A good run of bad luck, or are recent manufacture pistols all this bad?


May 25, 2008, 02:10 PM
So, the last two pistols I purchased new have had some show-stopping problem necessitating a trip back to the manufacturer to have said problems resolved. (I'm also considering if I should send a third semi-recent acquisition back, or take a stab at fixing the reasonably minor problem myself.)

The first (and this is probably a bad place to start, since lots of people are going to want to scream "I told you so") was a pocket-sized .380 that started having extraction problems about 150 rounds in (approx 2 months). The dealer handled the transaction on my behalf. Got it back a month later. I haven't shot it more than 50 rounds or so since it came back, but everything seems to be fine. Granted, it's now hitting 2-3" right at 7 yards, but it's a pocket .380. If it runs 100% I'm fine with that. $300 gun, right? Okay, I guess I can see that. If it continues to run 100% I'm okay with the downtime. (Oh, I also had to sand the magazine baseplates down in order to get the mags to lock into place. Both me and my old man had .32s from this gunmaker that ran for several hundred rounds each without a problem. But I digress...)

Please, no comments on the potential manufacturer; let's not turn this into a flamewar. Besides...

The second is a new design from Well Respected Western European manufacturer (who's building at least substantial subassemblies in the Northeast US these days) that set me back $600 out the door. Purchase the gun and, without cleaning, run a magazine through it (15 rounds) to check function. Works fine, but the last round doesn't clear the ejection port. Okay. Well, it probably needs to be cleaned. The preservative most manufacturers smear on the internals doesn't qualify as lube, anyway. So, a week later, I get a chance to actually shoot it after a thorough cleaning. Or, try to anyway. 50 rounds downrange with 15 failures to extract. Each malf, of course, requires me to forcefully remove the mag, run the slide a couple times, reinsert the mag, rack the slide and *then* I go back to work. Okay. No good. Two types of factory 115gr FMJ (both Blazer Brass and Remington UMC; both of which I've used plenty of in the past with no problems) and some factory-loaded CCI/Speer 124gr Gold Dots. $600 gun. This ain't working. So, I call up the manufacturer and they send me a shipping label. The twist of the knife? It only came with one magazine. So, I spent $66 at CDNN purchasing two additional mags so I can have 3 total. Right at $666 invested (not counting a holster or magazine carriers). I have ambitions of using this as a casual SSP division blaster, because gun #3...

...Is a full sized, $500, domestically manufactured 9mm that I bought specifically for SSP division. It runs fine, but the slide release (let's not argue semantics here, please?) practically takes a boat anchor and 500ft of water to disengage. (Not so practical for IDPA, then, eh?) Thing is, the slide catch assembly (again, with the semantics people, let's not argue) is going to be less than $20 shipped, so I'm considering just dealing with that myself. Doesn't look like rocket science. Besides, I've got 700 rounds through it with 0 malfunctions, so it seems to have it where it counts. It just has a single (massive) annoyance that keeps it from being a truly competitive SSP blaster. I've tired other competitors' gun of the same make, model and caliber. They don't have anywhere near this problem, so it's not par for the course.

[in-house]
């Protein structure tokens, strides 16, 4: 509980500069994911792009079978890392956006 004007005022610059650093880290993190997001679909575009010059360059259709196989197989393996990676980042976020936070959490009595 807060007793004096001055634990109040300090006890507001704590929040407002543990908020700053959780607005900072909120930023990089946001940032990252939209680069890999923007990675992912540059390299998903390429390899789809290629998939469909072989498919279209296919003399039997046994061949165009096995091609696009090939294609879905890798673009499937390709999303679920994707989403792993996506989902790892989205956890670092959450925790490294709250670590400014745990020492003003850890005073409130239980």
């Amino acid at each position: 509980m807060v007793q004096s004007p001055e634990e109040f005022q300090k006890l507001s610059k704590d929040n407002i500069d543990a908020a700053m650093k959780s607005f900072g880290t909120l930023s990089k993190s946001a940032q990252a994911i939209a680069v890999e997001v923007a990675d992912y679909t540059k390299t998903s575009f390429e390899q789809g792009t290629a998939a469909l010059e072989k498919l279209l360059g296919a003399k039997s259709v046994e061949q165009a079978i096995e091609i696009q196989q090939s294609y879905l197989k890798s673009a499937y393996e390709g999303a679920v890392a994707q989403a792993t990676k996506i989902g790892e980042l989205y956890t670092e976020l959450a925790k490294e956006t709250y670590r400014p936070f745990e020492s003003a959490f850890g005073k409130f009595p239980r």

So, anyway, what gives? Other than the last blaster (which is a S&W M&P 9mm) I seem to be batting 0.000 recently. Has anyone else had similar luck?

Oh, and I still don't have a suitable SSP blaster. (Doesn't really matter, since I compete in another division almost exclusively, but you know, once in awhile, I'd kinda like to change it up a bit. Oddly enough, I've had multiple pistols that worked great from both the problem guns' manufacturers. Maybe I'll try to get a working CDP blaster next.)

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May 25, 2008, 03:20 PM
I don't believe pocket autos with problems counts as a recent development, its more like the sun rising and setting ;) If you want one you have to accept the potential for teething problems.

May 25, 2008, 03:50 PM
Manufacturing is a joke as are the customer expectations that let them get away with it. Maybe it always has been this way, I wouldn't know.

It's cheaper for them to warranty the few guns that are shot enough by demanding enough users to be returned then it is to have QC or bullet proof designs.

May 25, 2008, 07:25 PM
I won't say either, but I willbet I know wo made the 380. don't feel bad, owned 3 of them myself--peddled them all...

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